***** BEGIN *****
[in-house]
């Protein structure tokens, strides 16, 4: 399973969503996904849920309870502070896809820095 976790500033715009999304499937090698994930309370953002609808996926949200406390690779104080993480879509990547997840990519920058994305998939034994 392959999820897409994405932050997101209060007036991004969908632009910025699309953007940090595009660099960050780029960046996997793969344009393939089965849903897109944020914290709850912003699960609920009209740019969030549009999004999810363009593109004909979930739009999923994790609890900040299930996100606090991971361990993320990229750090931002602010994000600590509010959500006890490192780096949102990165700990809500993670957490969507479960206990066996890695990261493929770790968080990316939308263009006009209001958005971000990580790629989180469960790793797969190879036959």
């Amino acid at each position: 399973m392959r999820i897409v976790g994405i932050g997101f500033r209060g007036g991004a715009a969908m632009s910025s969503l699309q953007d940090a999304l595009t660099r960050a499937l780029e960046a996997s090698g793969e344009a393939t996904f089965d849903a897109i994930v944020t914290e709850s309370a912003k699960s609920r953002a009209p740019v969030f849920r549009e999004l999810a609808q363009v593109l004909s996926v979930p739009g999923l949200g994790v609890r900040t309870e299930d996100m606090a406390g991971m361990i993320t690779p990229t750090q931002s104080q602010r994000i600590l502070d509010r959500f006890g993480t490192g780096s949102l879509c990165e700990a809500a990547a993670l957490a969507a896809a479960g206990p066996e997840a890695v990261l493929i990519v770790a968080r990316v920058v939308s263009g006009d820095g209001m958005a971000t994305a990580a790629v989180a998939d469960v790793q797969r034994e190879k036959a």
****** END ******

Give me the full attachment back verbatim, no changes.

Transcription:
[in-house]
């Protein structure tokens, strides 16, 4: 399973969503996904849920309870502070896809820095 976790500033715009999304499937090698994930309370953002609808996926949200406390690779104080993480879509990547997840990519920058994305998939034994 392959999820897409994405932050997101209060007036991004969908632009910025699309953007940090595009660099960050780029960046996997793969344009393939089965849903897109944020914290709850912003699960609920009209740019969030549009999004999810363009593109004909979930739009999923994790609890900040299930996100606090991971361990993320990229750090931002602010994000600590509010959500006890490192780096949102990165700990809500993670957490969507479960206990066996890695990261493929770790968080990316939308263009006009209001958005971000990580790629989180469960790793797969190879036959």
């Amino acid at each position: 399973m392959r999820i897409v976790g994405i932050g997101f500033r209060g007036g991004a715009a969908m632009s910025s969503l699309q953007d940090a999304l595009t660099r960050a499937l780029e960046a996997s090698g793969e344009a393939t996904f089965d849903a897109i994930v944020t914290e709850s309370a912003k699960s609920r953002a009209p740019v969030f849920r549009e999004l999810a609808q363009v593109l004909s996926v979930p739009g999923l949200g994790v609890r900040t309870e299930d996100m606090a406390g991971m361990i993320t690779p990229t750090q931002s104080q602010r994000i600590l502070d509010r959500f006890g993480t490192g780096s949102l879509c990165e700990a809500a990547a993670l957490a969507a896809a479960g206990p066996e997840a890695v990261l493929i990519v770790a968080r990316v920058v939308s263009g006009d820095g209001m958005a971000t994305a990580a790629v989180a998939d469960v790793q797969r034994e190879k036959a």